There can be little doubt that de Havilland’s famous Mosquito was the Allies’ most versatile, multi-role combat aircraft of World War Two. Constructed mainly of lightweight plywood and balsa, and affectionately nicknamed ‘The Wooden Wonder’, each Mosquito was powered by two mighty liquid-cooled Rolls-Royce Merlins – the legendary 12-cylinder engine used for the Spitfire, the Hurricane and the Lancaster bombers. Those Merlins made the Mosquito one of the fastest piston-engine aircraft of the war, able to roam almost at will over enemy-occupied territory.
Able to carry practically every available weapon in the RAF’s arsenal, Mosquitos operated in numerous roles from fighter-bomber to pathfinder, intruder, photo-reconnaissance, night-fighter, torpedo bomber, anti-shipping and, thanks to the high-performance of those two Merlin engines, a deadly low-level precision strike aircraft famed for audacious attacks such as Operation Jericho on 18 February 1944 when a force of Mosquitos, including those of 464 Squadron RAAF, attacked and breached the walls of Amiens prison. Or the daylight precision raid carried out by the Mosquitos of 105 and 139 Squadrons on 30 January 1943 when they attacked Berlin’s main broadcasting station in a daring low- level strike just as Herman Goering was speaking on the 10th anniversary of Hitler becoming Chancellor of Germany. Not only was Goering’s speech cut off air in mid-sentence but a second sortie that afternoon interrupted a similar address by Goebbels.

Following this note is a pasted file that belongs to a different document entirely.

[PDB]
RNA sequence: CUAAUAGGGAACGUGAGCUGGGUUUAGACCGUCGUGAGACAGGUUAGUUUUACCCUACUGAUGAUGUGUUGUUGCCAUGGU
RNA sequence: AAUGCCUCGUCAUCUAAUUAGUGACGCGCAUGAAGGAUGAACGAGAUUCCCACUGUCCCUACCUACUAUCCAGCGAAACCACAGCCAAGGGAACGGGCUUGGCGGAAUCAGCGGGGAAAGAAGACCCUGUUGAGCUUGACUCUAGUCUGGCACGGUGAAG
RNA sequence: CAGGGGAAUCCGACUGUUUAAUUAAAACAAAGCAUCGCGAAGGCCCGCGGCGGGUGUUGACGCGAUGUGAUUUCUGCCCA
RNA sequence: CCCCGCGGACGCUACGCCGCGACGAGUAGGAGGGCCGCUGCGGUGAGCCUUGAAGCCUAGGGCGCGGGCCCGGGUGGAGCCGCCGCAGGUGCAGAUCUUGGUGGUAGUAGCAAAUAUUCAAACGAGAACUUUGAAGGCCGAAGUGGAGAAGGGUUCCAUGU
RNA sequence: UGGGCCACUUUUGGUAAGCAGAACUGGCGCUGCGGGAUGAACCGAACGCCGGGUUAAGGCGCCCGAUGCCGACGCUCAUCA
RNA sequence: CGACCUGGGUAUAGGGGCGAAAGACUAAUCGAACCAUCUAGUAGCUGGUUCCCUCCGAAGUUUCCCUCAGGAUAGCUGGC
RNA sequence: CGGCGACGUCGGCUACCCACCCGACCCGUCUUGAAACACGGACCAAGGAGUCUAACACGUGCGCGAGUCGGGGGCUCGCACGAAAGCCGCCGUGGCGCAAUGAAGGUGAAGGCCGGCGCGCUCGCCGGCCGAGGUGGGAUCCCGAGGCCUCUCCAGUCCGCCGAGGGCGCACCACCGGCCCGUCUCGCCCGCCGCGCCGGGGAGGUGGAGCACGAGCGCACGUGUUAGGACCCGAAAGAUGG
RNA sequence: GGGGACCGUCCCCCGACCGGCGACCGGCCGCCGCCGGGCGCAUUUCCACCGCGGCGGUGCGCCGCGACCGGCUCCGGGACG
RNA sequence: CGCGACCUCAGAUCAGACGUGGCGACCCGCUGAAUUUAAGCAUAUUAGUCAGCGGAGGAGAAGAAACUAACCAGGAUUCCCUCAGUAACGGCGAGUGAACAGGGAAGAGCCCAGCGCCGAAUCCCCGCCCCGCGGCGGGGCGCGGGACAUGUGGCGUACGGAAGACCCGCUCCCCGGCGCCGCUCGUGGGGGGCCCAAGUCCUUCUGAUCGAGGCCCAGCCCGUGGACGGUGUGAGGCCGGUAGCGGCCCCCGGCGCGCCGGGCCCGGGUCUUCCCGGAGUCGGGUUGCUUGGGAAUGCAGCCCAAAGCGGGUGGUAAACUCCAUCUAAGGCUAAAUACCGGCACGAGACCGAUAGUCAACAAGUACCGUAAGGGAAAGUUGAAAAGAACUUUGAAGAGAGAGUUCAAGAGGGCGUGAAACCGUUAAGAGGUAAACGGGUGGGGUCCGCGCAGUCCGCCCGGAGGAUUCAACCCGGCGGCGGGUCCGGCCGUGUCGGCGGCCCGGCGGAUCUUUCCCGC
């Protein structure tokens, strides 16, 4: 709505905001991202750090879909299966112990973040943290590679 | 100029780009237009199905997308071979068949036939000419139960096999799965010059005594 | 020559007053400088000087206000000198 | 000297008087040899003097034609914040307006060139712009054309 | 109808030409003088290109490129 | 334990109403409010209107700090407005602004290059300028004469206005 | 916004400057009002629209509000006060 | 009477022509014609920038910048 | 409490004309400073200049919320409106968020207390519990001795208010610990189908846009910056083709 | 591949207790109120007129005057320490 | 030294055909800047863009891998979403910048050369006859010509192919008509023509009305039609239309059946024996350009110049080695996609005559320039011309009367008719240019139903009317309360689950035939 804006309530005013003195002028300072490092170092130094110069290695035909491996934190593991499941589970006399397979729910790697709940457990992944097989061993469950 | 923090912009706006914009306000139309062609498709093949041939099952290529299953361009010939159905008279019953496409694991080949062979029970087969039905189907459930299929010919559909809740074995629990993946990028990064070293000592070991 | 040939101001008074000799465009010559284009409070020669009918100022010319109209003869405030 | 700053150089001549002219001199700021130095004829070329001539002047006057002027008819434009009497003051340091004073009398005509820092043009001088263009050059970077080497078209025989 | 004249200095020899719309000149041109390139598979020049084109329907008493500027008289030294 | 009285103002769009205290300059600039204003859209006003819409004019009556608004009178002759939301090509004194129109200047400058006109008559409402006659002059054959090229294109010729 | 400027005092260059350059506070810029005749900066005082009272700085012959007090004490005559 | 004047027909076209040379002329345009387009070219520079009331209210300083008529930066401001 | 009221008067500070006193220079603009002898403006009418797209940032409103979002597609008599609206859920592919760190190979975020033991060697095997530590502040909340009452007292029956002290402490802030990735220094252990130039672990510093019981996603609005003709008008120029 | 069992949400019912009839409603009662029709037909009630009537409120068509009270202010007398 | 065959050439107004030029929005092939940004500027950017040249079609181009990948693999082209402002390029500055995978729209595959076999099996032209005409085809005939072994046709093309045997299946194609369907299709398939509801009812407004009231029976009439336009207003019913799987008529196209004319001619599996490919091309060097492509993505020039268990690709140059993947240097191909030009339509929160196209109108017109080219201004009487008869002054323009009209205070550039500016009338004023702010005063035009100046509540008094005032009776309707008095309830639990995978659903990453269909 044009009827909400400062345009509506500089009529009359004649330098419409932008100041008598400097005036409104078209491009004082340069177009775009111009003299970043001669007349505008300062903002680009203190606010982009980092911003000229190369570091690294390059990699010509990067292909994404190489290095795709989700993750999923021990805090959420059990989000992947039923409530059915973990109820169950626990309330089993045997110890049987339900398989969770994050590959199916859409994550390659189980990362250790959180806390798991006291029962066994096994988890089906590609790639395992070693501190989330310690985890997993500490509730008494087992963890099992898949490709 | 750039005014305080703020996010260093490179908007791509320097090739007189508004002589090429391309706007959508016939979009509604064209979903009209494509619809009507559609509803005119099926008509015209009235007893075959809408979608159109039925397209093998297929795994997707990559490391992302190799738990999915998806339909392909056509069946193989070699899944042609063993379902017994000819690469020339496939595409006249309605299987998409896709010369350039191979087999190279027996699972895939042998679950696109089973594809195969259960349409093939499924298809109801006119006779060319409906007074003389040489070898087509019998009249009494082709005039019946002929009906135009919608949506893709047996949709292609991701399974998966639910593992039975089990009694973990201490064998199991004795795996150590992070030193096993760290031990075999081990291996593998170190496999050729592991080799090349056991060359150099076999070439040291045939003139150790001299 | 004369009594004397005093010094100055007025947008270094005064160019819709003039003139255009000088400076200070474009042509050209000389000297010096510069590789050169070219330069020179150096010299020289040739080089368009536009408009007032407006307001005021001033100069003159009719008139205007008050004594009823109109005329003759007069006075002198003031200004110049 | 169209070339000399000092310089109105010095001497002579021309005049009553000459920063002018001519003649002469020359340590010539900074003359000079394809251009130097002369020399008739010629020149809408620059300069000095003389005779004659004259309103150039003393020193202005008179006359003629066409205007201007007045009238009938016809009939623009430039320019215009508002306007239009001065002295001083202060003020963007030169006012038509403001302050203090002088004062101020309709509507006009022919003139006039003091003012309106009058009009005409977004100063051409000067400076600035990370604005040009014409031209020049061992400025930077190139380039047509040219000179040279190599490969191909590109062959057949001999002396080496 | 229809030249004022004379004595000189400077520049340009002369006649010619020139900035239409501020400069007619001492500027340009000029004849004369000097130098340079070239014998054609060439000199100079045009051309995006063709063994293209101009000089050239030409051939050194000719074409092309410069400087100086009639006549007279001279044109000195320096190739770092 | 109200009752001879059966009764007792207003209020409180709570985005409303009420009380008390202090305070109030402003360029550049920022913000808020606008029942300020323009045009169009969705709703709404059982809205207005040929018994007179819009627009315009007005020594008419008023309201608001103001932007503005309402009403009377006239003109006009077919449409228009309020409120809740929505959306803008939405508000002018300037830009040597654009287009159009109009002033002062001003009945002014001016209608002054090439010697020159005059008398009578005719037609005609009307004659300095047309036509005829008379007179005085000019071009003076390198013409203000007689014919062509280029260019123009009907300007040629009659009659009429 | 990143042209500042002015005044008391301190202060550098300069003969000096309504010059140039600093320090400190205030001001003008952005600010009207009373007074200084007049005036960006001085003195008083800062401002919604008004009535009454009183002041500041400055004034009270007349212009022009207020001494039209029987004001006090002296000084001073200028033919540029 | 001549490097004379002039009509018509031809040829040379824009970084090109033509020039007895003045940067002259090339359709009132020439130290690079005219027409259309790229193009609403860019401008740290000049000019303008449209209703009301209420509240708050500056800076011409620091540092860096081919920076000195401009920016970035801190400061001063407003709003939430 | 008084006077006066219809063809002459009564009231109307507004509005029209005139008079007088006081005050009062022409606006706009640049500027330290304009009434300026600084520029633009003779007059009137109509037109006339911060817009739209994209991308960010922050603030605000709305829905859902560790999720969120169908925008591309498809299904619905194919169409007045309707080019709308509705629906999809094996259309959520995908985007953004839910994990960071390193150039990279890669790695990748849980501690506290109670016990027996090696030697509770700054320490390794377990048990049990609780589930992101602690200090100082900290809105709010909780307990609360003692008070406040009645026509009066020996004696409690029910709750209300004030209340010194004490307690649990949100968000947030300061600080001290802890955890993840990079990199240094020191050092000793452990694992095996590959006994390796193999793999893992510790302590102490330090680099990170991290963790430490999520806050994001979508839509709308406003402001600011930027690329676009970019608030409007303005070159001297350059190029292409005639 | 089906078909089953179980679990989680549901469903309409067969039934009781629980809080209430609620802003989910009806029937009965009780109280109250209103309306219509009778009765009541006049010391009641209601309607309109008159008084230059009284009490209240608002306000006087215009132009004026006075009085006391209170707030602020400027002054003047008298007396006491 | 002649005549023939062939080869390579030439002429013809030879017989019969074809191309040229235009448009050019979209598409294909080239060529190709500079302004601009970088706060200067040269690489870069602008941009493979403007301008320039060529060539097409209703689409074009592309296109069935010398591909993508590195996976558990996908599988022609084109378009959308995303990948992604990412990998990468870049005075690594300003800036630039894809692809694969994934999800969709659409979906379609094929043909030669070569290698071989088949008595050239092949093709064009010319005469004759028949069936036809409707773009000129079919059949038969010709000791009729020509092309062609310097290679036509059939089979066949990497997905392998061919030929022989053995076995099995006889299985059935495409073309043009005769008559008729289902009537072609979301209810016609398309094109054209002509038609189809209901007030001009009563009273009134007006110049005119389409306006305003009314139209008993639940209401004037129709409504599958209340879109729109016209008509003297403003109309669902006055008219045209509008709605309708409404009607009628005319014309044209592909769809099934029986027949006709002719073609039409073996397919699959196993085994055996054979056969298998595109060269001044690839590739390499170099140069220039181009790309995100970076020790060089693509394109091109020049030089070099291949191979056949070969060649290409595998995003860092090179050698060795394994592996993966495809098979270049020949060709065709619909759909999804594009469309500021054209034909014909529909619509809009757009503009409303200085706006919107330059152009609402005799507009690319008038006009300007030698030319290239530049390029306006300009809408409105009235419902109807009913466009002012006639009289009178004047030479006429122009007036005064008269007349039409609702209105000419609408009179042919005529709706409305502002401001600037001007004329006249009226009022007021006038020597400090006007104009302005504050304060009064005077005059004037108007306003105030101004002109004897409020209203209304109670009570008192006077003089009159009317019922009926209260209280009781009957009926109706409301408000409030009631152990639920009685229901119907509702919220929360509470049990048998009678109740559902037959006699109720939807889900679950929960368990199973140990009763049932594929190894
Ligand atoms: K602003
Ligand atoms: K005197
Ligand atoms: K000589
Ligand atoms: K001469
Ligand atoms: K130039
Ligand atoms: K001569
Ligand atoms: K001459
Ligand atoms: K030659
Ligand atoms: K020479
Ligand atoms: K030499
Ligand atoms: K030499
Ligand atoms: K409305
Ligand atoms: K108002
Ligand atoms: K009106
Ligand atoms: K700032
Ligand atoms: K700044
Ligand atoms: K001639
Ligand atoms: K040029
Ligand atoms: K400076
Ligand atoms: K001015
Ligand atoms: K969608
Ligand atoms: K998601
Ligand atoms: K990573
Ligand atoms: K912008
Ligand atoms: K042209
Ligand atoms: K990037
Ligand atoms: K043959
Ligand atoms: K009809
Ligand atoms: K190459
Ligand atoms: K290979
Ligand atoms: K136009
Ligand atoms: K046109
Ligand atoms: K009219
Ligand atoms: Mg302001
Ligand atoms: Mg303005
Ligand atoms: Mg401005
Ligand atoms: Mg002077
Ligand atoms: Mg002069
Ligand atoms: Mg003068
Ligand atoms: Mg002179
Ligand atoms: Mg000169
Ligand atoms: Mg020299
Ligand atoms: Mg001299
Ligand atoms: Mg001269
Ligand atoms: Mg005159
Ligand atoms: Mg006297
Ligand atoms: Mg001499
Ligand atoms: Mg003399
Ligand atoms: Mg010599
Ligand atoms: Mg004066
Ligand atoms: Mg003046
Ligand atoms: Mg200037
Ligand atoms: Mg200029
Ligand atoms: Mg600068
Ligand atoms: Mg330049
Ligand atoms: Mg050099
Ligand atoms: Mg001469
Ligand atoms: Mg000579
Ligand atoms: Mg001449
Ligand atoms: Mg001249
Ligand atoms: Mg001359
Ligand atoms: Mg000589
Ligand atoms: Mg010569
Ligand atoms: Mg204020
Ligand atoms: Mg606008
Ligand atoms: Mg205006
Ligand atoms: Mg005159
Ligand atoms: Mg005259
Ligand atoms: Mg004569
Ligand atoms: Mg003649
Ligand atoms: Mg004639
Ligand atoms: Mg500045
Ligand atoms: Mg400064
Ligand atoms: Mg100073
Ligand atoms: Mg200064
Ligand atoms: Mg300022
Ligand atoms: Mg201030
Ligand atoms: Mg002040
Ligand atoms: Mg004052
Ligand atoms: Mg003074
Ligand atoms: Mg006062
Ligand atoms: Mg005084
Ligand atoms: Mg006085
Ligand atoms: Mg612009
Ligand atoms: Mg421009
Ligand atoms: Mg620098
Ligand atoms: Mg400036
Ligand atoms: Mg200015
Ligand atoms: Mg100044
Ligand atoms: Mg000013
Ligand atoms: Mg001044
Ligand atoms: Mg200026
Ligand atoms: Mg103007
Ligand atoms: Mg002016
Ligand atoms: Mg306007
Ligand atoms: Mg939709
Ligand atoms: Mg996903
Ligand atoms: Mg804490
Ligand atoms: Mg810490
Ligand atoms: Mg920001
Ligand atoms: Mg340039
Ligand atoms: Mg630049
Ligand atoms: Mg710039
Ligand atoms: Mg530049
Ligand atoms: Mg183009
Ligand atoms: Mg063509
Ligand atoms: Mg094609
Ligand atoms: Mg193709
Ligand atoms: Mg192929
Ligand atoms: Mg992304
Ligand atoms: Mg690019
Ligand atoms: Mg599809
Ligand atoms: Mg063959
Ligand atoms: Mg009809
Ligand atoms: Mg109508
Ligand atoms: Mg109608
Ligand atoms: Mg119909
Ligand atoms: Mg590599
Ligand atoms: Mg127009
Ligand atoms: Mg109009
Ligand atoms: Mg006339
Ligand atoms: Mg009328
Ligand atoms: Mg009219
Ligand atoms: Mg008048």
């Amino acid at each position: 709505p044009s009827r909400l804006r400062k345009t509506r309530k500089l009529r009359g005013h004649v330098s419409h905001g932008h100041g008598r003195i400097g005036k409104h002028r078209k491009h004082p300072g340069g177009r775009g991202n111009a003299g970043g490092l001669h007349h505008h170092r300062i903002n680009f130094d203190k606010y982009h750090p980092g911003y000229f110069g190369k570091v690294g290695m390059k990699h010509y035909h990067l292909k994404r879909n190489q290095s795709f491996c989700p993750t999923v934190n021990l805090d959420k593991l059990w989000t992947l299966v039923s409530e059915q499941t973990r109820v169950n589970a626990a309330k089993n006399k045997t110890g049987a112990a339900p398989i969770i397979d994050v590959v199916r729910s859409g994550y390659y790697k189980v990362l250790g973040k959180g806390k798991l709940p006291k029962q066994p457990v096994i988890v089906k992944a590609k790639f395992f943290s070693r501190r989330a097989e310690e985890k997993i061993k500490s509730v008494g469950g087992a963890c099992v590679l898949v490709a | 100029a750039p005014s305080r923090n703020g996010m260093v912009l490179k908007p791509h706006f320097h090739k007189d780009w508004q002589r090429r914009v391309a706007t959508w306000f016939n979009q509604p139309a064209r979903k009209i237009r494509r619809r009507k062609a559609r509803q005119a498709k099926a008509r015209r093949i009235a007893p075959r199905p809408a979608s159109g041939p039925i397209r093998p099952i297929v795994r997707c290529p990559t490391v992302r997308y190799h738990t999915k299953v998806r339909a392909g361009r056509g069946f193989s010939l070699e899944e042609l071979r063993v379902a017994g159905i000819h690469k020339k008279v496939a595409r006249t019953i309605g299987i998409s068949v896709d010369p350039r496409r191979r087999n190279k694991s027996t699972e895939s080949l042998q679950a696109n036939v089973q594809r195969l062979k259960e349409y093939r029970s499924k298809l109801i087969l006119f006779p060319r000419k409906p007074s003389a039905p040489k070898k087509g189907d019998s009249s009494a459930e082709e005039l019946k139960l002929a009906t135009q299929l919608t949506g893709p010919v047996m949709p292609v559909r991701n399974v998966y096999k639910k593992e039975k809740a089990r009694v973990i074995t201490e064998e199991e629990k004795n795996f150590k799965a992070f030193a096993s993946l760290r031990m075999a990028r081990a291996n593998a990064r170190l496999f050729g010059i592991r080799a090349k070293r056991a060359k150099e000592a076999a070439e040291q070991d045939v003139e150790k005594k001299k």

Needless to say, Mosquito crews needed nerves of steel!The Valiant Return
portrays 105 Squadron, its title inspired by the squadron’s motto ‘Valiant in Battles’. In June 1943 they were selected to join Bomber Command’s recently-formed No. 8 (Pathfinder Force) Group with their Mosquitos equipped with Oboe, the new radar-assisted system that facilitated highly-accurate blind bombing of enemy targets. This was the system that Air Vice-Marshal Don Bennett, founder and wartime commander of the Pathfinders, considered to be ‘probably the most effective single instrument of warfare in our entire armory’. In a heart-warming scene set over a beautiful English countryside, Anthony portrays the squadron’s Mosquitos making a safe return to their home base at RAF Bourn during the summer of 1943.
This print is available as a portfolio pair with Raiding the Reich
by Anthony Saunders.